September 1st, 2013 6:33 AMMaruno
It's a basic feature of Ruby. It occurred to me when thinking about online battles that the only information you really need to send across are the initial conditions (i.e. the party Pokémon at the start, not the battlers), the chosen commands and any outcomes of randomness - everything else is calculated. Knowing how an RNG works, I then figured you don't even need to send the outcomes of randomness; just sync the seed at the start and it becomes just more calculations. In theory.
An example of setting the RNG seed is in the Lottery mini-game. Here the seed is set depending on the day, which ensures the winning number is the same on any given day. You'll probably want to randomise it again afterwards to prevent any possible abuse (not that I think anyone will care enough to try it for a fangame).
September 1st, 2013 2:22 AMAlexandre
I must have missed the random number seed section while analysing the battle system, cheers for that!
August 31st, 2013 4:47 PMMaruno
That sounds like a very unnecessary way of getting online battles to work. If you synchronise the random number seed at the beginning of the battle for all participants, then all random events in the battle will be the same for both players (assuming identical code). This way you only need to send the information about which command is chosen, and play each round locally for each player, knowing that the RNG is playing out the exact same moves for each participant so there'll be no desynching.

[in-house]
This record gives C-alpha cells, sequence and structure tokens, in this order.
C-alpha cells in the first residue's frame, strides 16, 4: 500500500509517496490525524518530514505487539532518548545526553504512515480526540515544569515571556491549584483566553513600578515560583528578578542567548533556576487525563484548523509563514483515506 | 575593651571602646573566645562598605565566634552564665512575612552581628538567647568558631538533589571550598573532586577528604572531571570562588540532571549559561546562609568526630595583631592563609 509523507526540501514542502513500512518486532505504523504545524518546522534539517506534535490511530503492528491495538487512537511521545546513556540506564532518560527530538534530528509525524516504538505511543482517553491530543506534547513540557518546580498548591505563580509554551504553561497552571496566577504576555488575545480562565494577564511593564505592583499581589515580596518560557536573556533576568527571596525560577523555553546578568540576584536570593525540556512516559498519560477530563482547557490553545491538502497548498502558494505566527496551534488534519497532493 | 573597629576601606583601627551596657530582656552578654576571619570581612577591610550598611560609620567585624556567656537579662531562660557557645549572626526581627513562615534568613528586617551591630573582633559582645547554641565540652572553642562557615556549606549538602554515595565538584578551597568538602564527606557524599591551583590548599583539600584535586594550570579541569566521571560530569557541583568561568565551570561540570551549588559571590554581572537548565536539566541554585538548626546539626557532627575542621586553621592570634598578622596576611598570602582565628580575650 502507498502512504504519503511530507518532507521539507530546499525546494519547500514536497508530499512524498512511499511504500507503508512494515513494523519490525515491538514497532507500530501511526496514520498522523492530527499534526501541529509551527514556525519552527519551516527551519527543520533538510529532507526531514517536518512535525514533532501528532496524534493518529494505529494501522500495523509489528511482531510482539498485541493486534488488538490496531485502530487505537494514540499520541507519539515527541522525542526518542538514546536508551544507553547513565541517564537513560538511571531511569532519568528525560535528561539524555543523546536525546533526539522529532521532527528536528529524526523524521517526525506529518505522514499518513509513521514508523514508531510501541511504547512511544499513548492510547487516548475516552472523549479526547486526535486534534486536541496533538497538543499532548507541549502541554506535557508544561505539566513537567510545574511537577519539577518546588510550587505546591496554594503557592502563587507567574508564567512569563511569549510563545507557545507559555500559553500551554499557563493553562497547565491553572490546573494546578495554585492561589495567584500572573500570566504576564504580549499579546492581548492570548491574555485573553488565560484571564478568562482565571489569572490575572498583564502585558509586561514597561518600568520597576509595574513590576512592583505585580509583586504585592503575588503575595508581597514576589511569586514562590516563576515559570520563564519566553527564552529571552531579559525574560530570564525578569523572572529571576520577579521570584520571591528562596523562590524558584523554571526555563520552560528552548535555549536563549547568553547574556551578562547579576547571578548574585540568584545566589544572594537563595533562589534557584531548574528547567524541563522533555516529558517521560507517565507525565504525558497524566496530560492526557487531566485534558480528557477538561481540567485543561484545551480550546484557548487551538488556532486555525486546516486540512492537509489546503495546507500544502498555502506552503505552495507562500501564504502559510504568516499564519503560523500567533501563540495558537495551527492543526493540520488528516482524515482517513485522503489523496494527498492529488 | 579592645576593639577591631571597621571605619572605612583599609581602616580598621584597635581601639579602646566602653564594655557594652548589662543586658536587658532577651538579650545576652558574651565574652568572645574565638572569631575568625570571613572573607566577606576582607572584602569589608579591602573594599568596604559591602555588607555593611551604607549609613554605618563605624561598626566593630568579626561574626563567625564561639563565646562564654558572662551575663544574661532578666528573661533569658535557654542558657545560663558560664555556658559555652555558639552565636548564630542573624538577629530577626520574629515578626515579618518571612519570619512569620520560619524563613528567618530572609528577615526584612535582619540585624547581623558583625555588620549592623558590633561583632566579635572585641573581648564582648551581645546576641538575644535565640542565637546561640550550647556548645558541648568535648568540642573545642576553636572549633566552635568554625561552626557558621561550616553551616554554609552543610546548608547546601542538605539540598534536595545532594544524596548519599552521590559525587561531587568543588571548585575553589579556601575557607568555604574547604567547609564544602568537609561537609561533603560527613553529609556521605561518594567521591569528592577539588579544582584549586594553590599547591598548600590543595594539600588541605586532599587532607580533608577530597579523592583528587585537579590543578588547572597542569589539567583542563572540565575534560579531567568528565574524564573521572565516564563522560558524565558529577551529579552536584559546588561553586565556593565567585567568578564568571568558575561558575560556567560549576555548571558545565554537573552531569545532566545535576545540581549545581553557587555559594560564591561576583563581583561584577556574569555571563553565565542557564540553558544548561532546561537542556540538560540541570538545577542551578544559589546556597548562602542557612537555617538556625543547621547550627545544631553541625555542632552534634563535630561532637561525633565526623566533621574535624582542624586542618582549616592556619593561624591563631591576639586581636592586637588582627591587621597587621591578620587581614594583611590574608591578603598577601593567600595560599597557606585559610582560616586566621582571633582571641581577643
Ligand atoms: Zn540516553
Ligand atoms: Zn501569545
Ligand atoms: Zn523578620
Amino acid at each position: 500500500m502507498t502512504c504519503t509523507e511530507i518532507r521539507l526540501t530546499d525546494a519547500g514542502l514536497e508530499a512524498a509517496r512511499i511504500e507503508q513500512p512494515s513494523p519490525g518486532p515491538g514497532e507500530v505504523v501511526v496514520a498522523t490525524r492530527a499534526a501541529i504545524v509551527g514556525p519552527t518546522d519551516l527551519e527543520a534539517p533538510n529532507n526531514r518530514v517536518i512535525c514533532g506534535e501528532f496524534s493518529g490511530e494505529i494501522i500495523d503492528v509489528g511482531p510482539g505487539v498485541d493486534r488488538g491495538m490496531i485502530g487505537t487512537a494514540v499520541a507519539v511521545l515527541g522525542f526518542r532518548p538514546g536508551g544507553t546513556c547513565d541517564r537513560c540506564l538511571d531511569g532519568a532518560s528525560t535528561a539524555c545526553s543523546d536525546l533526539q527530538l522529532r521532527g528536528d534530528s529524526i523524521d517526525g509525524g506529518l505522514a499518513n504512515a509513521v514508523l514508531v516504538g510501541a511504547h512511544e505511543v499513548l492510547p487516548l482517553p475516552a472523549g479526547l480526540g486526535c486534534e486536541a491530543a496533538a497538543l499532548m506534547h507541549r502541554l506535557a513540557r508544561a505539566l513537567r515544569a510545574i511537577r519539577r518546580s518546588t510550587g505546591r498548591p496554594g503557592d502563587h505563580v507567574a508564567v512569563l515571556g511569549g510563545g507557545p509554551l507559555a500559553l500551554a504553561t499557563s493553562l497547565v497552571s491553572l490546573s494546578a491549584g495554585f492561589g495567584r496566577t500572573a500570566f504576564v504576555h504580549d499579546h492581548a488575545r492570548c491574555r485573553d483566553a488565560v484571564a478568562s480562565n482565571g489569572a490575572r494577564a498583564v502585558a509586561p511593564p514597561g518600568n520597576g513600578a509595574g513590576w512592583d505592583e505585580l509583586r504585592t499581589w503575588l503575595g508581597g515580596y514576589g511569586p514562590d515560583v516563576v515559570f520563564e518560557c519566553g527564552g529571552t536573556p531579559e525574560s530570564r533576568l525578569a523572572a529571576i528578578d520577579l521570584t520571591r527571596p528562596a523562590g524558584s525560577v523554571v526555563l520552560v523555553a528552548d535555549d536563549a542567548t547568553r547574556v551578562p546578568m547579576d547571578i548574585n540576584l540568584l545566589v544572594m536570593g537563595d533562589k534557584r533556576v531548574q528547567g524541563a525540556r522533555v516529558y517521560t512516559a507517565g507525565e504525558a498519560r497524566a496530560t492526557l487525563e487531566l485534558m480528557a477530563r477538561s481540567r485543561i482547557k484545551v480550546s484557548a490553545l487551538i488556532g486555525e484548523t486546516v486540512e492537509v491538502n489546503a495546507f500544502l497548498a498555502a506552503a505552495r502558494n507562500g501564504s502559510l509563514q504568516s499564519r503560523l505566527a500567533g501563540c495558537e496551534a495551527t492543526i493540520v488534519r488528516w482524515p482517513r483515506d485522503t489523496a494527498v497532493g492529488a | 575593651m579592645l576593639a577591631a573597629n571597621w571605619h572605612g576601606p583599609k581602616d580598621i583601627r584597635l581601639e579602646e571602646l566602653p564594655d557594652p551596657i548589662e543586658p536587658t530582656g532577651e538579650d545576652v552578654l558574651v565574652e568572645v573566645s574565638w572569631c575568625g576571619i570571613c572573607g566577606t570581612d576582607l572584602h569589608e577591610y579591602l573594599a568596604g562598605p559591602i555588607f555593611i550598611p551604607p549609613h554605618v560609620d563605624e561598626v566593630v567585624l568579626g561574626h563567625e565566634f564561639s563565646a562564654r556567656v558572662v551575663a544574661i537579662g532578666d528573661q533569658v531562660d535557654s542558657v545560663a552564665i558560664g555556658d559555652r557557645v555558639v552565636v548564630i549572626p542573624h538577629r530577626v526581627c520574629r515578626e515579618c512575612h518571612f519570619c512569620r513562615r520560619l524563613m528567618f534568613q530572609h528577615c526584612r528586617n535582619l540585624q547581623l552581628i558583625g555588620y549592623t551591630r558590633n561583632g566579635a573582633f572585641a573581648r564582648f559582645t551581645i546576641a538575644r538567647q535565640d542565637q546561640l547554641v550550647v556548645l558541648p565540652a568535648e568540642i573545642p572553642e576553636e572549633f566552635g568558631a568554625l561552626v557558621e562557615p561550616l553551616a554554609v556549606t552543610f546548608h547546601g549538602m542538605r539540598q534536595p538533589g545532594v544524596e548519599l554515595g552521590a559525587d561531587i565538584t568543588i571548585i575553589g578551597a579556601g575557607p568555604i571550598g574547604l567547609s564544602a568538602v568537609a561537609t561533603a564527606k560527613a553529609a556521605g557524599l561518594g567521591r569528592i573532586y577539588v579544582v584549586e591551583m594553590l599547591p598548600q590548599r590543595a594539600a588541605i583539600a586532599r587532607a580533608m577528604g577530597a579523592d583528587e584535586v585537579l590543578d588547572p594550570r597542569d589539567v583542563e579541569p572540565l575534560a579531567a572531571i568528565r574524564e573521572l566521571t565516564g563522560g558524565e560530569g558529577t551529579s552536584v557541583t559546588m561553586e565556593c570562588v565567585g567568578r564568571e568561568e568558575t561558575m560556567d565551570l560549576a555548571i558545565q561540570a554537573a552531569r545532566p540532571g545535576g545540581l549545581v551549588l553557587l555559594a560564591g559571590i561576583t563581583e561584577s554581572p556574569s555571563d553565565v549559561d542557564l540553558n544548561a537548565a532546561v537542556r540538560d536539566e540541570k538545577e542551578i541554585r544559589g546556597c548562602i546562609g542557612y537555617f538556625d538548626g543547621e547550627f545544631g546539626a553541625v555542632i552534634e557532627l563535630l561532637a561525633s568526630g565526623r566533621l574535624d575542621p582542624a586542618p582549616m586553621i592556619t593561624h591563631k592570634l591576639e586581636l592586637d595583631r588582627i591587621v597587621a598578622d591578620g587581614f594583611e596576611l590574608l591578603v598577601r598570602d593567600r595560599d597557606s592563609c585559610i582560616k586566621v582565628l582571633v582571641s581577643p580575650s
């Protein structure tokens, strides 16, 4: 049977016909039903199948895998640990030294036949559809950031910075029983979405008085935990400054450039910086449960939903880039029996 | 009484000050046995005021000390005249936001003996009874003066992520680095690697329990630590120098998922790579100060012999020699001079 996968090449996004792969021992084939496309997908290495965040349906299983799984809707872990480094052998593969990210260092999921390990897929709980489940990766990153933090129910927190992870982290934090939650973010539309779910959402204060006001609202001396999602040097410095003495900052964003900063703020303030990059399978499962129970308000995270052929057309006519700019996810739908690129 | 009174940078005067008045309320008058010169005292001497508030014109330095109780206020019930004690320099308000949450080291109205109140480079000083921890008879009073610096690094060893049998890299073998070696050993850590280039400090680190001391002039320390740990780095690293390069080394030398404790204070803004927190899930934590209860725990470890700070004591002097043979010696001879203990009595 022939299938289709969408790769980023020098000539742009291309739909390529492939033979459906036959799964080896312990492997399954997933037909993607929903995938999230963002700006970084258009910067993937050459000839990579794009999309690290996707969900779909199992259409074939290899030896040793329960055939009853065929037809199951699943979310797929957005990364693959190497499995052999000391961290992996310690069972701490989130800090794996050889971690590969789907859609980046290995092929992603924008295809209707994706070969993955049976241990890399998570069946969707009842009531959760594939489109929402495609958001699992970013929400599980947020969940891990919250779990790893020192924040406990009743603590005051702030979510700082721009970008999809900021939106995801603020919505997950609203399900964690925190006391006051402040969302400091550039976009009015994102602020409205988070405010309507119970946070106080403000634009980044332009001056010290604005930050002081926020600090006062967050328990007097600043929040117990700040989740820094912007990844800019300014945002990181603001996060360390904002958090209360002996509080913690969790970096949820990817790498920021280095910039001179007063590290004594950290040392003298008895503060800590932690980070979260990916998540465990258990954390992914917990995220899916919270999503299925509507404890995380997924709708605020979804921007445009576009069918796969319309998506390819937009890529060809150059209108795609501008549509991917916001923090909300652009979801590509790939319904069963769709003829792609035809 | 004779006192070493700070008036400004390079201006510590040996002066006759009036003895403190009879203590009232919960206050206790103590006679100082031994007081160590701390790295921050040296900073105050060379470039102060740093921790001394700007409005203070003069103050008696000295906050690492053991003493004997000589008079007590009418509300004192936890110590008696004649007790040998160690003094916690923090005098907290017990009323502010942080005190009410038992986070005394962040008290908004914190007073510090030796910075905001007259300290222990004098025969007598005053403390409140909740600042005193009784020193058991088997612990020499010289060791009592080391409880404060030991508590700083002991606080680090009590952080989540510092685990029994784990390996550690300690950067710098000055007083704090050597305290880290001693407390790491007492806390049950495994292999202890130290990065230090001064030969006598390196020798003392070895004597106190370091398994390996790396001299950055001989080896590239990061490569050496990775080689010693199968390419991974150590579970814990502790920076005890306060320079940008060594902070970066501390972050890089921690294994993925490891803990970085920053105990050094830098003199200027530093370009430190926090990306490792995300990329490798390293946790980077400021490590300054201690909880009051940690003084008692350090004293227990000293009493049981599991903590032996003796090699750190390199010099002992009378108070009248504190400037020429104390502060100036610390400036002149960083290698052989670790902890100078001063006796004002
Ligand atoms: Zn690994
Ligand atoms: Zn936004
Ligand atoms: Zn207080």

I'm not sure how to answer your question. pbAttackPhase starts the activity and handles retreating and priority calculations. Then for each battler, in order of priority, that battler's pbProcessTurn is run. pbProcessTurn makes that battler use a move. The process of using a move is definitely a jumble of code.
August 31st, 2013 3:21 PMAlexandre
Not for debugging, for sending over a socket connection. (working on plug and play pvp battling). I figured out that problem anyway. PokeBattle_Battler has an instance variable @battle which refers back to PokeBattle_Battle. When attempting to dump the battler, the battle variable also gets dumped. PokeBattle_Battle contains the scene variable which refers to PokeBattle_ActualScene so in actual fact I ended up dumping the entirety of the scene and logic of the battle. Creating custom marshal dump and load methods for PokeBattle_Battler which excludes @battle (and @moves since PokeBattle_Moves also has a @battle instance variable) solved the problem.
Also, you wouldn't happen to have a layout of the battle logic and how, in specific, pbAttackPhase maps out the attack logic. I think I have the basics mapped out in my head but its difficult to keep track of, if not, cheers anyway!
August 30th, 2013 4:43 PMMaruno
What would you possibly want to do that for? Debugging purposes? Surely there are better ways...
You'll have put the dump code in the wrong place. Marshal.dump(@battlers) will work somewhere in PokeBattle_Battle and that's about it. Also, you can't really use that line all by itself - you'll need to open a file to dump it into - check other dumping for examples.
August 30th, 2013 10:09 AMAlexandre
Hey Maruno, trying to dump the @battlers variable in PokeBattle_Battle with Marshal.dump (in specific @battlers) however I'm getting "marshal_dump not defined for class viewport". I'm aware that Marshal can't dump certain classes however I can't find where viewport is called in PokeBattle_Battler, would you have any idea?